Sunday, December 23, 2007


The Gemstone of Love and Passion

I am sure you would like to know more about the gem stones.
This article is one of a series of 5 articles covering the four precious gemstones - Diamond, Ruby, Sapphire, Emerald and Pearls (which is really not a gem).

Which colour would you associate with love and passion?
The answer is pretty obvious. Red……... Deep Red.

Deep Red is the colour of love.
It radiates warmth and a strong sense of vitality.
Blood is Deep Red.
The heart is also a Deep Red.

Deep Red is the traditional colour of the rose.
(God alone knows why scientists are still struggling to produce a true black or blue rose).

Red is also the colour of Ruby, the Prince of Gemstones.
Where love is involved, ruby is the undisputed ruler of the fascinating world of gemstones.

Ruby is a form of Corundum

Chemically, Ruby is corundum, a crystalline form of aluminium oxide, found in nature as a mineral.
In this photograph on the right, you can see a piece of natural corundum.
Corundum is the second hardest mineral on Earth (the hardest is diamond).
On the Mohs scale (which is a measure of hardness), the score of corundum is 9.

It is so hard that combined with other additives, it is used as an abrasive - from the common sand paper to large machines for machining metals to the hardest stones.
Pure corundum is colourless.
Traces of other elements like chrome, iron, titanium or vanadium give it colour.

What is a Ruby

Only red corundum can be called ruby.
Corundum of all other colours are classified as sapphires.
This is the photo of a large crystal of uncut ruby.
Its length is about 0.8 inches (2 cm).

On the left is the world largest uncut ruby crystal.
Nicknamed the 125West, this natural ruby crystal weighs 8.2 lbs. or 18,696 carats.
After cutting, it could become the largest ruby in the world.

Earlier, there was some confusion and misclassification.
Red garnets or spinels were also thought to be rubies.
This is the reason why two of the British Crown Jewels, the ‘Black Ruby’ and the ‘Timur Ruby’, were wrongly named rubies, when really they are not rubies, but spinels.

Ruby and India

India was the ruby’s classical country of origin.
For a long time, India was a major supplier of Ruby.
The term ‘corundum’ is derived from the Sanskrit word ‘kuruvinda’.
The Sanskrit word for ruby is ‘ratna raj’, which means ‘king of gemstones’.

Indian rulers gave great importance to rubies.
The insignia of many royal households all over the world are still embedded with rubies.

Where do the finest rubies come from

Today, the finest rubies come from the ruby deposits in Myanmar (Burma).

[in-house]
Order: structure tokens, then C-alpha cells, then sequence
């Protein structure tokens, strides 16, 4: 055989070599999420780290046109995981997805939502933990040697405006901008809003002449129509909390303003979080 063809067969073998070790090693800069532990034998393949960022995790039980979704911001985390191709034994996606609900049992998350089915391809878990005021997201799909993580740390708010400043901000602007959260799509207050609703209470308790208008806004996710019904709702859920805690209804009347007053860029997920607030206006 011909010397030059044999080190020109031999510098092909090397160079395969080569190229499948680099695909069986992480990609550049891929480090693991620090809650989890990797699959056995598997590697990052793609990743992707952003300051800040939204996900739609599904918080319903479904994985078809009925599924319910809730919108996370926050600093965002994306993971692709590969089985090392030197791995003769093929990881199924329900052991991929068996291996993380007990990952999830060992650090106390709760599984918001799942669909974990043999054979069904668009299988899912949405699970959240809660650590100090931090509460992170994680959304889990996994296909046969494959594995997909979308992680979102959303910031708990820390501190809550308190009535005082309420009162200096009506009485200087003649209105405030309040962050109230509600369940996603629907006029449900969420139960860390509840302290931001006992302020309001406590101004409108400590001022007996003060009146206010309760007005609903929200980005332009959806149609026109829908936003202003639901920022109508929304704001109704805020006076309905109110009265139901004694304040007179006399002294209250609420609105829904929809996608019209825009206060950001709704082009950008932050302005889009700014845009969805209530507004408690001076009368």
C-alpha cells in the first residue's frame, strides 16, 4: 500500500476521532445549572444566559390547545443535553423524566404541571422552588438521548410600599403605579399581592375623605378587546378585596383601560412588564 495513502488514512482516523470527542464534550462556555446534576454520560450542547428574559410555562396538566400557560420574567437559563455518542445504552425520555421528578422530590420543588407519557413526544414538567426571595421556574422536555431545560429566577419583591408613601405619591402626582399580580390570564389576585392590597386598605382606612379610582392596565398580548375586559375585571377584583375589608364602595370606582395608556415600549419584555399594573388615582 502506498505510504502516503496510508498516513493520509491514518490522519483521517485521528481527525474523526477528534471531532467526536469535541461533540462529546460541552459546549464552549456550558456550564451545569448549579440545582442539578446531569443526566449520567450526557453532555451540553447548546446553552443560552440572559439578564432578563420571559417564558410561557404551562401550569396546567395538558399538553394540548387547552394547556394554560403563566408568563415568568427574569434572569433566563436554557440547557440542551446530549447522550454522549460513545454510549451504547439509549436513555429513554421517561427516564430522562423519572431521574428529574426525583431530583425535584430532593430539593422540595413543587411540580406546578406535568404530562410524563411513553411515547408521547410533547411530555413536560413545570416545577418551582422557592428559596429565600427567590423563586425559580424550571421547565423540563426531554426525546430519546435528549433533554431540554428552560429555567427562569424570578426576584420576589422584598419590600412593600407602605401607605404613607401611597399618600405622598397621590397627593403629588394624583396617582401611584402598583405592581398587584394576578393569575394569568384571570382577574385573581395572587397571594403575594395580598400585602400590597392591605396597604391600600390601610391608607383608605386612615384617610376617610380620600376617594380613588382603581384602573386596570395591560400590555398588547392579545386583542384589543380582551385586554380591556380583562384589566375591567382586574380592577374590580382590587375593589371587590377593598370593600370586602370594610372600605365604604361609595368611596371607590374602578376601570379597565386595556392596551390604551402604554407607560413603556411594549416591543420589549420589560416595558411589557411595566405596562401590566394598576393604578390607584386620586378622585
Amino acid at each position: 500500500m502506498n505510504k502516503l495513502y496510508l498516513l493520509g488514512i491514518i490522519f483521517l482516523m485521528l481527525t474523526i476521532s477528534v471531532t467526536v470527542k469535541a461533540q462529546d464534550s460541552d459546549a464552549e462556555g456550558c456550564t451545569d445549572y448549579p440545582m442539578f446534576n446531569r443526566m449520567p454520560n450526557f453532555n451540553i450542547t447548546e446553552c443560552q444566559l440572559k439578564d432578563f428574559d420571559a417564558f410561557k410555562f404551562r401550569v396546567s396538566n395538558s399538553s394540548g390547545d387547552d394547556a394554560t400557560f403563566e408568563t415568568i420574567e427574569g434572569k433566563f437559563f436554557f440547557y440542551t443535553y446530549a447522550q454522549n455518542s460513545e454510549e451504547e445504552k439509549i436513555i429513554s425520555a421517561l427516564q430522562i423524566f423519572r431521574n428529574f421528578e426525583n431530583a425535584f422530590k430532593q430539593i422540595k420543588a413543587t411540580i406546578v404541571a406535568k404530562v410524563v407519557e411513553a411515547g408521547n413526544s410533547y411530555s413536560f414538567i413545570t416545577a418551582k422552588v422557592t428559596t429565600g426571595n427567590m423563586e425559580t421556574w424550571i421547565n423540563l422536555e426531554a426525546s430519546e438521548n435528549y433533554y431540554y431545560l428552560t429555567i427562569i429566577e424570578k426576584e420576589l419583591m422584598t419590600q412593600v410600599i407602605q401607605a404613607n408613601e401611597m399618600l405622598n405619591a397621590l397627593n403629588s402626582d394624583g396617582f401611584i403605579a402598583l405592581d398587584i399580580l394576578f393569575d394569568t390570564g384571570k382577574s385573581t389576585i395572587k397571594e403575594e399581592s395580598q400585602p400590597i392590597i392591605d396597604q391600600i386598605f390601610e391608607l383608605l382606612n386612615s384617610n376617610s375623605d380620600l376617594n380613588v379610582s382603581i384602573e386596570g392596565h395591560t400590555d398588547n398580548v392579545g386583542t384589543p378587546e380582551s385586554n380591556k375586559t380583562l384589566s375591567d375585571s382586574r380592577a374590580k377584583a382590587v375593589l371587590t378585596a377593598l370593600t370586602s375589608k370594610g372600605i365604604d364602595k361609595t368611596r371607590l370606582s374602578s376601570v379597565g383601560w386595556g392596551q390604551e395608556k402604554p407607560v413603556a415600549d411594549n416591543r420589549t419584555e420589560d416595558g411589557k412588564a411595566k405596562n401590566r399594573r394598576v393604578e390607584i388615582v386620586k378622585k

They are a rich, full red with a slightly bluish hue ‘pigeon-blood-red’.
The finest rubies are termed Myanmar rubies even if they come from some other country, but the term ‘Burmese colour’ would be more appropriate description for them.

There are Ruby deposits in neighbouring Vietnam, near the Chinese border.
Vietnamese Rubies are slightly purplish.
Rubies from Thailand are a darker red towards brown.
The ‘Siamese colour’ is considered only second to the Myanmar rubies.


Even natural rubies are improved.

Such improvements include:
· Color alteration,
· Improving transparency by dissolving rutile inclusions, and
· Healing, or even completely filling in, fractures (cracks).

Rubies can be carved.
On the right is a fine piece of carved ruby known as Greenland Carved Ruby.

Synthetic corundum

Surprisingly, beautiful rubies can be made artificially.
In 1837, Gaudin made the first synthetic rubies by fusing alumina at a high temperature with a little chromium as a pigment.
In 1847, Edelman made white sapphire by fusing alumina in boric acid.
In 1877, Frenic and Freil made crystal corundum from which small stones could be cut.
In 1903, Verneuil produced high quality synthetic rubies on a commercial scale by using a flame fusion process.
This simple and inexpensive process is now used to produce flawless single crystal sapphires, rubies and other corundum gems of much larger size than are normally found in nature.

Qualities of a good Ruby
A good ruby more than 3 carats is exceedingly rare and more expensive than an equivalent diamond.

What determines the price of a ruby

· First, its colour. Colour is a ruby’s most important feature.
· Second, inclusions within the ruby. A ruby without any inclusions is extremely rare.
· Third, cut. It is the cut which bring out a gem's beauty. Only a perfect cut can do justice to a priceless gem.
· Lastly, some rubies display a wonderful silky shine, called ‘silk’ of the ruby. This is caused by very fine needles of rutile. Sometimes, the retiles create the fabulous star rubies.

A really perfect ruby is rarer than perfect love. And it is the costliest gem on earth. Even costlier than diamond.

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